1111 1 1 1111 1 1 1 1 1We then move the view port to the right by one character, to take the four characters, starting from the 2nd character of row1, row2, etc.
111 1 1 1111 1 1 1And this is how we give the effect of scrolling text. There needs to be a delay between each transition, otherwise the bitmap would flash across the display so fast you wouldnt be able to read it. I've chosen 0.065seconds at present, and this gives a nice smooth scroll, but not too fast to make the text unreadable. The bitmap can of course be any length, I've just chosen 32 columns as an example.
When we write the bitmap to the screen, we have the ability to choose individual pixel colours, but for simplicity, I just choose a single color, and all the LEDs then use that. Here is the code I wrote to scroll the bitmap across the 4x8 matrix.
def scroller(): sDelay = 0.065 for k in range(0,32): for i in range (0,4): #3210 (3=lhs 0 being top right) if row1[k+i]=="1": #if its a 1, turn on the LED strip.setPixelColor(3-i, Color(grn,red,blu)) #GRB else: #if its not a 1, turn the LED off strip.setPixelColor(3-i, Color(0,0,0)) #GRB Blank for i in range (0,4): #4567 (4=lhs 7=rhs) if row2[k+i]=="1": strip.setPixelColor(4+i, Color(grn,red,blu)) #GRB else: strip.setPixelColor(4+i, Color(0,0,0)) #GRB Blank for i in range (0,4): #11,10,9,8 (11=lhs 8=rhs) if row3[k+i]=="1": strip.setPixelColor(11-i, Color(grn,red,blu)) #GRB else: strip.setPixelColor(11-i, Color(0,0,0)) #GRB Blank for i in range (0,4): #12,13,14,15 (12=rhs 15=lhs) if row4[k+i]=="1": strip.setPixelColor(12+i, Color(grn,red,blu)) #GRB else: strip.setPixelColor(12+i, Color(0,0,0)) #GRB Blank for i in range (0,4): #19,18,17,16 if row5[k+i]=="1": strip.setPixelColor(19-i, Color(grn,red,blu)) #GRB else: strip.setPixelColor(19-i, Color(0,0,0)) #GRB Blank for i in range (0,4):#20,21,22,23 if row6[k+i]=="1": strip.setPixelColor(20+i, Color(grn,red,blu)) #GRB else: strip.setPixelColor(20+i, Color(0,0,0)) #GRB Blank for i in range (0,4): if row7[k+i]=="1": strip.setPixelColor(27-i, Color(grn,red,blu)) #GRB else: strip.setPixelColor(27-i, Color(0,0,0)) #GRB Blank for i in range (0,4): if row8[k+i]=="1": strip.setPixelColor(28+i, Color(grn,red,blu)) #GRB else: strip.setPixelColor(28+i, Color(0,0,0)) #GRB Blank strip.show() time.sleep(sDelay) #this is the main code to be run #define the bitmap for the image 'Ready' row1="11110000000000000000010000000000" row2="10001000000000000000010000000000" row3="10001001110001100011010100010000" row4="11111010001000010100110100010000" row5="10100011111001110100010011110000" row6="10010010000010010100010000010000" row7="10001001110001110011110011110000" row8="00000000000000000000000000000000" row1="0000"+row1 #prefix each row with four blanks, to smoothly scroll the bitmap on to the pHAT row2="0000"+row2 row3="0000"+row3 row4="0000"+row4 row5="0000"+row5 row6="0000"+row6 row7="0000"+row7 row8="0000"+row8 red=0 grn=255 blu=0 #call the scroller routine scroller()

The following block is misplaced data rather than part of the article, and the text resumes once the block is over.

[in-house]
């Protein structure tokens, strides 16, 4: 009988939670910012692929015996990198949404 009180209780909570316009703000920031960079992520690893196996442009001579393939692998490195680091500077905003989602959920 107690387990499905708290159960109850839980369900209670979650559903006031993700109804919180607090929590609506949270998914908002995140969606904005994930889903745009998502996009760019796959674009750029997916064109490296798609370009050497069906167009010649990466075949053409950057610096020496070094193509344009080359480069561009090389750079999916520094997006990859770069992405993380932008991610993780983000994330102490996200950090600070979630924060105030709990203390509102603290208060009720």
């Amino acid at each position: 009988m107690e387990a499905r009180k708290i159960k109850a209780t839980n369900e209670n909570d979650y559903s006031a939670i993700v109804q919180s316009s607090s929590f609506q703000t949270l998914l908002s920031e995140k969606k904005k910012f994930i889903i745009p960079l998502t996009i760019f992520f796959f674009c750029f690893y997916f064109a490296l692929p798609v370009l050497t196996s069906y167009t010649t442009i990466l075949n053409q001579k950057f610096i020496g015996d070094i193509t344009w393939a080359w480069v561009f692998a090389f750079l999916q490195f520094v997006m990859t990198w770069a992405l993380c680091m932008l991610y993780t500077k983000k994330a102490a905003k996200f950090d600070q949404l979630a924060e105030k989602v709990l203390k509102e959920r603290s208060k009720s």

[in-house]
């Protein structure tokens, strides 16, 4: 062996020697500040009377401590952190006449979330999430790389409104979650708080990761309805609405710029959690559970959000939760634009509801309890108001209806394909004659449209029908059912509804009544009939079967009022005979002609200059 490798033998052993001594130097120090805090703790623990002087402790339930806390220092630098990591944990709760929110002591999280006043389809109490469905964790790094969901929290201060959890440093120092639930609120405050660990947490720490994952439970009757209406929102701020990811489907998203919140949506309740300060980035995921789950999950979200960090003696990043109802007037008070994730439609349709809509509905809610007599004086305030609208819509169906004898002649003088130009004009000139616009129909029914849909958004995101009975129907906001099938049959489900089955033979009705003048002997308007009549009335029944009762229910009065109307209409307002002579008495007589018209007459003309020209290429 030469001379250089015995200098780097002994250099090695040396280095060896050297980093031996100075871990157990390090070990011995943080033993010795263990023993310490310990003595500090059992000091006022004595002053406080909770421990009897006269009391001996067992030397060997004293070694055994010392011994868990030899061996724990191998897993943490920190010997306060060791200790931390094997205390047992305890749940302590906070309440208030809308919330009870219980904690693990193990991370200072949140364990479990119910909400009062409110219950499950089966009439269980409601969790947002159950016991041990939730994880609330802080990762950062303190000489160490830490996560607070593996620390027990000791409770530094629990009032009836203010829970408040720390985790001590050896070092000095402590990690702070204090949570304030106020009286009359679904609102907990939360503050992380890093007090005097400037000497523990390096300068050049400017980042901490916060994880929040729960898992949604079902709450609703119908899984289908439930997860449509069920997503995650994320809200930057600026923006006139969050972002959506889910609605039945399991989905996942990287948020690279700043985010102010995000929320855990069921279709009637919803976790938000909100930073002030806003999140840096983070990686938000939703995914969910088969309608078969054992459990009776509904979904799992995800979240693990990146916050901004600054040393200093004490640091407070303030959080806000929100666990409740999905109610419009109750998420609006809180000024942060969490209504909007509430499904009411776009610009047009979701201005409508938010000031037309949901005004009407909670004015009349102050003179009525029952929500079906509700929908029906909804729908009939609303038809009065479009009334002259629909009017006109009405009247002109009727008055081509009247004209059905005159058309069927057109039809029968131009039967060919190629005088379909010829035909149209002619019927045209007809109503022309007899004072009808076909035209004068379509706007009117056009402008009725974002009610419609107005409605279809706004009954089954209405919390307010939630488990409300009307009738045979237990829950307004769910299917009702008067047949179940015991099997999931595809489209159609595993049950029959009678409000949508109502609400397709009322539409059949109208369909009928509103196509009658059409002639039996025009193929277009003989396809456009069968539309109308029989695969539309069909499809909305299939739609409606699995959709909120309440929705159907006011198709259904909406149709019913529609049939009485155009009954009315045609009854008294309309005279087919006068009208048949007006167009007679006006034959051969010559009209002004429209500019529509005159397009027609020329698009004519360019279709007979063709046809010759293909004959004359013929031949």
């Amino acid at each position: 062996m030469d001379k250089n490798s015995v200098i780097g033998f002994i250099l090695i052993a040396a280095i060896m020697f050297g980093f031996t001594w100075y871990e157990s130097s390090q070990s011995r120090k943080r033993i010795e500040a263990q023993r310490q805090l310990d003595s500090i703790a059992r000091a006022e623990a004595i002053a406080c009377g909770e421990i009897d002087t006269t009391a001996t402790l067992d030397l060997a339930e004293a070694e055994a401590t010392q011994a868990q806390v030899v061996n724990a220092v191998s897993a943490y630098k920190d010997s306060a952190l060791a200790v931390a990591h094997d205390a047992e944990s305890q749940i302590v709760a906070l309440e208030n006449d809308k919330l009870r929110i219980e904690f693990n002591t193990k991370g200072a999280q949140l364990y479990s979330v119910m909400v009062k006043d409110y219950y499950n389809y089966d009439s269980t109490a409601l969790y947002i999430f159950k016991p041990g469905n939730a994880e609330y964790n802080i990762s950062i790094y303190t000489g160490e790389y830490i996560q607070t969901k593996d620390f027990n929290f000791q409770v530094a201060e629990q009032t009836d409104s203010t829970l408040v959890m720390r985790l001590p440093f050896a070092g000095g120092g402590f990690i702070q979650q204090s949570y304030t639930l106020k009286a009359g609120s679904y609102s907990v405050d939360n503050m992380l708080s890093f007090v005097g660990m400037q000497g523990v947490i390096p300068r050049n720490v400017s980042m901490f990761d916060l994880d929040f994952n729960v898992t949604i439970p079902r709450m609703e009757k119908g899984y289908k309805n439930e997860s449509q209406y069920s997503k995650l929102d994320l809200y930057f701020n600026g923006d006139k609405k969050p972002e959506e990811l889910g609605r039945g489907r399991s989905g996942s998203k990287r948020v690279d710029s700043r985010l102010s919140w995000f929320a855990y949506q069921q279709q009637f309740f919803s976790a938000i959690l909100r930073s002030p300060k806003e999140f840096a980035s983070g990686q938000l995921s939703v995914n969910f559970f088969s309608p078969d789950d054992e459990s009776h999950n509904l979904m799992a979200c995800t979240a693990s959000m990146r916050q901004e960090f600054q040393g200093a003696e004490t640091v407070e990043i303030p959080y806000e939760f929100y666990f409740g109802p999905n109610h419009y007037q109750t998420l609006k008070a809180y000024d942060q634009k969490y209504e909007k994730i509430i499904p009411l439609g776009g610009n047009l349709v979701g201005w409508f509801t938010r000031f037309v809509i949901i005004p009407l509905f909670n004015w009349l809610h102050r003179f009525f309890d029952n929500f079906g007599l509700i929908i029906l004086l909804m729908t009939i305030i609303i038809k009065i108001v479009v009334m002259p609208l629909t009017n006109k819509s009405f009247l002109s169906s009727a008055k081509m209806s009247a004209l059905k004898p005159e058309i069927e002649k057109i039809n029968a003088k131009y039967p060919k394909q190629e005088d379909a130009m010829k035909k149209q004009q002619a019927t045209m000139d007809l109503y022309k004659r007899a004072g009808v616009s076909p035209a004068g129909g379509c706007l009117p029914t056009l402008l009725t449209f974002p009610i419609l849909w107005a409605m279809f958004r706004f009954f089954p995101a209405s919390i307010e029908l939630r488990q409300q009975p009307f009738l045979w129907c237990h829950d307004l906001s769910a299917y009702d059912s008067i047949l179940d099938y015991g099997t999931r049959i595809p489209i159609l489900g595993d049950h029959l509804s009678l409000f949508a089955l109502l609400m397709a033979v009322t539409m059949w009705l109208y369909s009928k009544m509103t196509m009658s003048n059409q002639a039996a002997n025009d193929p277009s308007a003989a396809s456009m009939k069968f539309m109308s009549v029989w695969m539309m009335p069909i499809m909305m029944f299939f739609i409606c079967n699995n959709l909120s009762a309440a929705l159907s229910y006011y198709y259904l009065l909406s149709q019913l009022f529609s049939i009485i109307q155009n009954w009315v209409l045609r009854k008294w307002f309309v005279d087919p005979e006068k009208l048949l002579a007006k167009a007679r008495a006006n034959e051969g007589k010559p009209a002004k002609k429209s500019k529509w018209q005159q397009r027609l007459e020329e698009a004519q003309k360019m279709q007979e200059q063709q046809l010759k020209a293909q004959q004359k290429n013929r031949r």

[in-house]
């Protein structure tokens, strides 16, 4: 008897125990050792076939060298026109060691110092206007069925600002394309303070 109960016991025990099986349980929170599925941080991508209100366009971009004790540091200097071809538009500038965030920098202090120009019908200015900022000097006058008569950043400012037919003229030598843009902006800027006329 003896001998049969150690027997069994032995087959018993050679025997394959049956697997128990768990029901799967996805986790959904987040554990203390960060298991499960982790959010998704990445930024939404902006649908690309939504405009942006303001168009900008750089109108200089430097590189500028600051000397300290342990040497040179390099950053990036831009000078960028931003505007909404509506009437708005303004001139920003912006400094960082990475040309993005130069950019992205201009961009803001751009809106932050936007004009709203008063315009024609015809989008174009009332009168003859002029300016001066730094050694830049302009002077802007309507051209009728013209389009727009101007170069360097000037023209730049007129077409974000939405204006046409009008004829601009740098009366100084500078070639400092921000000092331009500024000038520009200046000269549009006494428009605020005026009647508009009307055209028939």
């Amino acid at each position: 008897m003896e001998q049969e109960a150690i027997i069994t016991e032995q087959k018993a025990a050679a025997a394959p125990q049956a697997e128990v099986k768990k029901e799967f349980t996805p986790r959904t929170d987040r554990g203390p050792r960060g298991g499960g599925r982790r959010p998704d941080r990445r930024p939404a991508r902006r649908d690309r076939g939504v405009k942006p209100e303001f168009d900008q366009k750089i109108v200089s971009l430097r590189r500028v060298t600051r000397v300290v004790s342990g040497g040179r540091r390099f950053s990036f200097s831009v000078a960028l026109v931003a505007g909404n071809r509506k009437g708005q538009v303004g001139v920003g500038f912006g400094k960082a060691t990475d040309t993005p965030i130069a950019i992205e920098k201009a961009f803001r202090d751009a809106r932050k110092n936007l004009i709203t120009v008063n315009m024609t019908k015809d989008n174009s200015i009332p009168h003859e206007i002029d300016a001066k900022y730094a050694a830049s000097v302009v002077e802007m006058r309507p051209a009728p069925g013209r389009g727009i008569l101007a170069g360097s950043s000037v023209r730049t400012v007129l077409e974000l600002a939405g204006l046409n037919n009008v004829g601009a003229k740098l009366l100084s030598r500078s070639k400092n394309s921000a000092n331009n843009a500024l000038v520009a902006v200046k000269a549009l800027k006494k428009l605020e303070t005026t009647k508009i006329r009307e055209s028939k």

ADXL345 3-axis accelerometerUsing the following library https://github.com/adafruit/Adafruit_Python_ADXL345
To install the library from source (recommended) run the following commands on a Raspberry Pi or other Debian-based OS system:
sudo apt-get install git build-essential python-dev cd ~ git clone https://github.com/adafruit/Adafruit_Python_ADXL345.git cd Adafruit_Python_ADXL345 sudo python setup.py installThe ADXL board is addressed using I2C, and just needs four wires to work on the Pi.
The Pi Zero DIL header, provides the power, and data lines that the ADXL345 needs, on pins 1,2,4 and 6. But the pHAT already occupies the pins that we need to utilise for the ADXL, so my solution is to use a 40 way male to female ribbon cable, with an extra 40 way male IDC connector located midway along the cable. I can then plug the pHAT in to the male end of the cable, and I can use jumper wires to attach the ADXL using the middle male connector.
Once the library is installed, it is imported in to the Python code using the following example.
#!/usr/bin/env python2 # Author: Graham Blackwell # print "Loading libraries" import Adafruit_ADXL345 print "Done" # Create an ADXL345 instance. accel = Adafruit_ADXL345.ADXL345() accel.set_range(Adafruit_ADXL345.ADXL345_RANGE_4_G) accel.set_data_rate(Adafruit_ADXL345.ADXL345_DATARATE_12_5_HZ) x, y, z = accel.read() xoffset = x yoffset = y zoffset = z while True: x, y, z = accel.read() latG = abs((y - yoffset) * .0078125) #y is latG print "latG=%6.2fg" % (latG)To convert the acceleration values returned from the ADXL345 in to G-Force, you first of all need to zero the three x,y,z channels, by recording the values returned whilst the board is stationery, and these are then subtracted from all subsequent readings. Once you've done that, all further values returned are multipled by 0.00390625, to convert the velocity in m/s2, in to G force.
This article https://morf.lv/mems-part-1-guide-to-using-accelerometer-adxl345 explains about the conversion from m/s2 to G-force.